Constitutional Paradox in Feminism: A Refliction in Sighs of Silent Victims of Armed Conflict

15 Pages Posted: 27 May 2010

See all articles by Dr. Gagandeep Kaur

Dr. Gagandeep Kaur

School of Law, University of Petroleum and Energy Studies; Guru Nanak Dev University, Amritsar

Date Written: May, 27 2010

Abstract

The research paper is focused on some ground realities which are very rarely discussed in context of women. We, the people of India, have entered into the new millennium and even today our parliament has to frame new laws day by day first for the sake of protection, security and dignity of women. Did anyone ever probe into the root cause? Are we developing or our parliament will always be busy in enacting legislations for the safety of gender equality? What type of freedom we, the women are enjoying, if even today the women is overburden with family culture but man is not .There are plenty of laws enacted by parliament for the protection of women. But when the time comes for the application of laws, then political pressures cannot let the judiciary be independent. The ‘woman’ is the subject of feminist politics in India. The category of ‘woman’ as the subject of feminist politics in India reflects a failure of constitutionalism. The army for safety and security of a nation. It is sad to discuss the shabby picture of our army. Break out of armed conflict undoubtedly affect society, but women being particularly vulnerable are often the silent victims. Women are not directly involved in warfare, however, the major victims of warfare. There is no answer to this question that why a separate sect of feminist theories had to take to birth in spite of our ground norm ‘The Indian Constitution’ and ‘The Indian Penal Laws’? The directive principles of state policy provides under Article 39 (a) that state shall strive its policy toward securing equal rights to men and women an adequate means of livelihood. Then why a women have to chose to become a prostitute or call girl. Where are our equal economic rights? Even being good qualification there is a quite number of women who are being sexually exploited at workplaces but they are silent because of the fear of unemployment? We are celebrating 60th Republic Day but with hundreds of amendment and plethora of legal enactments. A woman has always been viewed in need of protection rather than being recognized as individuals with rights. Thus feminists have argued that view of women in need of protection and designation of rape as a crime against honor. Undoubtedly, the situation is much better than the past traumatic history of women. But at the same time, there is no newspaper which does not contain the news of rape, sexual harassment at work place, honor killings, NRI fraudulent marriage, abortions, female foeticide, domestic violence, dowry etc. etc.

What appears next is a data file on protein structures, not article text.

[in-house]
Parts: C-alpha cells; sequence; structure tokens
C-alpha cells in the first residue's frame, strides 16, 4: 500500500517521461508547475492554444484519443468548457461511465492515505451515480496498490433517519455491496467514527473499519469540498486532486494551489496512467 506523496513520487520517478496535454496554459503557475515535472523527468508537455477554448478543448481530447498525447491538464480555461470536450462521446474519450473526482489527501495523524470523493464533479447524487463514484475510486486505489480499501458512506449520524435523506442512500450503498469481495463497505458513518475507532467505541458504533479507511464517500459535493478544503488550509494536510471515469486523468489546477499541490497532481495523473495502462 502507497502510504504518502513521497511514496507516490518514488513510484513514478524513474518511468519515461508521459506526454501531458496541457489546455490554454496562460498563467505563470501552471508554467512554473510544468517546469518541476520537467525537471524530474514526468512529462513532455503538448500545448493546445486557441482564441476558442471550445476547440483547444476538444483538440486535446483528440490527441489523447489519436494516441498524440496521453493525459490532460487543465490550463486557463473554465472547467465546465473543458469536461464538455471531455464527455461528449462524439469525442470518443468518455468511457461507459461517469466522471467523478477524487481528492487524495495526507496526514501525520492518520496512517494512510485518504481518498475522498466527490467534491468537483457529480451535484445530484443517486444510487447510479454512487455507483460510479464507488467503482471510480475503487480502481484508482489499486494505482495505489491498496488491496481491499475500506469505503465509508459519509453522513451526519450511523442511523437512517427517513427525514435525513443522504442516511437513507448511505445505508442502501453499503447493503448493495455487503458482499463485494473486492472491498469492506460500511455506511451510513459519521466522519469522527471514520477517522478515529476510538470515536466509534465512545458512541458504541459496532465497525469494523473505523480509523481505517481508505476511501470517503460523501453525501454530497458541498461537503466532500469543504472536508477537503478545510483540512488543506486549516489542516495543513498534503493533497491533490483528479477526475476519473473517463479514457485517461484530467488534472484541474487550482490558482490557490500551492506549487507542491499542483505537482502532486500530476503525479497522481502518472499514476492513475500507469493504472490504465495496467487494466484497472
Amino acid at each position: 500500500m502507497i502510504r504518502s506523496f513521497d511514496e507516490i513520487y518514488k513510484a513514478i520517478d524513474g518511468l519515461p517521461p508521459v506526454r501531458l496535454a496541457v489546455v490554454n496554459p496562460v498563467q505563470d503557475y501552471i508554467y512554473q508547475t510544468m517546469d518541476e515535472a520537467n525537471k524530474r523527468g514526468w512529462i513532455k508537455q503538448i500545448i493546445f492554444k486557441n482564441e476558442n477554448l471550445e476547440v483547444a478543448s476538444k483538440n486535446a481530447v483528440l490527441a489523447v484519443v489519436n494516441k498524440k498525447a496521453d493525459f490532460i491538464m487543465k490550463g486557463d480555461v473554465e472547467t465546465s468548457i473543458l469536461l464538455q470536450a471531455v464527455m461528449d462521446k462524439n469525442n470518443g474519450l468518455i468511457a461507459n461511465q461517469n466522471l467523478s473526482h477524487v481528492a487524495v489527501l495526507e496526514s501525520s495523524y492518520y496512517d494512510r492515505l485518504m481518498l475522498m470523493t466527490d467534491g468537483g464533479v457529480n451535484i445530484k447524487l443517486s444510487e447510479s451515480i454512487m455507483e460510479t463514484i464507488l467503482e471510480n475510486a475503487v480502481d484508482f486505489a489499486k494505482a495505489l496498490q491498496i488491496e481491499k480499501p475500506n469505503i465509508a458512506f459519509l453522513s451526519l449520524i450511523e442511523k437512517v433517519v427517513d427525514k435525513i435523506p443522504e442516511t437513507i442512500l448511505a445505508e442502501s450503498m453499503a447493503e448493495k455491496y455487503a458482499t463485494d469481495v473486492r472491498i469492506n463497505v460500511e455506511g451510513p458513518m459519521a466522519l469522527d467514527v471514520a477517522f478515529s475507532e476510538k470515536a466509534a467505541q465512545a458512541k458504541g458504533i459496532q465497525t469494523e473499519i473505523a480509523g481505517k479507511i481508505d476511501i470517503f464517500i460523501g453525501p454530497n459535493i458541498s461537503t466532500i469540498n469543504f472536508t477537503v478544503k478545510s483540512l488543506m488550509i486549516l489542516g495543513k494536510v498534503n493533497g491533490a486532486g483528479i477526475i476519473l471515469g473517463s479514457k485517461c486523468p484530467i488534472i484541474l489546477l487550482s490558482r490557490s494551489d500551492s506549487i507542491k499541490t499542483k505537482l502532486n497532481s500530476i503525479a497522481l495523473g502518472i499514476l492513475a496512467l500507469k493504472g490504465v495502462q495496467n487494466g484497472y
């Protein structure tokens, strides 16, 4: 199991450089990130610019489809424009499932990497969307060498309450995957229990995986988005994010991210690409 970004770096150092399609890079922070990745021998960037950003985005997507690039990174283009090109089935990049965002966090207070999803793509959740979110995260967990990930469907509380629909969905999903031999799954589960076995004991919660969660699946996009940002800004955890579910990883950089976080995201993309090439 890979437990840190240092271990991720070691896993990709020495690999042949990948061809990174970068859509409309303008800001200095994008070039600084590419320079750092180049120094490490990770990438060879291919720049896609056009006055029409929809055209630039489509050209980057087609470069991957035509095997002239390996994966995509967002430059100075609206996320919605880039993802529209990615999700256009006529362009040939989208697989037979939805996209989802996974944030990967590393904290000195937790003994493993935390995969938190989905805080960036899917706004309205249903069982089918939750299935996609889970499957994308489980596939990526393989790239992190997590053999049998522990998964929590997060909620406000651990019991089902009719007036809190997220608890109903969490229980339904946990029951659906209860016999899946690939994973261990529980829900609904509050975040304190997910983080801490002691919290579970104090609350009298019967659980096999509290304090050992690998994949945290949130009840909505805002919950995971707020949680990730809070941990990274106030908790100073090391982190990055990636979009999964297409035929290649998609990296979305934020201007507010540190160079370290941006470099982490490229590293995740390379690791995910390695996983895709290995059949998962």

In India, in spite of special constitutional framework and guarantees in addition to other legislations. Crimes against women are rampant. They are on the increase. The constitution imposes a fundamental duty on every citizen through Article 51 A (e) to renounce the practices derogatory to the dignity of women. How many of us are aware of this fundamental Duty? Not many, I think so. A citizen is expected to comply and respect this fundamental duty. The gravity and responsibility becomes more on the shoulders of army. Everyone look at them with hope, trust and sense of security. When army becomes a danger for women-we can well imagine our security in future! We take pride in talking of our constitution making special provisions in favor of women- yes, indeed such provisions do exist - they were provided by the founding fathers, after great deliberations. But the question is: Have the women been able to reap the benefits provided for them under the constitution of India? The procedure for the attainment is justice is so lengthy that girl turned into women and women becomes old lady when she get justice and loses all hopes. There is still a long way to go to achieve the goals entrenched in the constitution.

Keywords: Constitution, Feminism, Victims, Armed Conflict, Women

Suggested Citation

Kaur, Gagandeep, Constitutional Paradox in Feminism: A Refliction in Sighs of Silent Victims of Armed Conflict (May, 27 2010). Available at SSRN: https://ssrn.com/abstract=1616721 or http://dx.doi.org/10.2139/ssrn.1616721

Gagandeep Kaur (Contact Author)

School of Law, University of Petroleum and Energy Studies ( email )

Energy Acres, Bidholi
Via- Prem Nagar
Dehradun, Uttrakhand 248007
India

Guru Nanak Dev University, Amritsar ( email )

Amritsar
Amritsar
India
7895114831 (Phone)

Register to save articles to
your library

Register

Paper statistics

Downloads
140
Abstract Views
886
rank
205,593
PlumX Metrics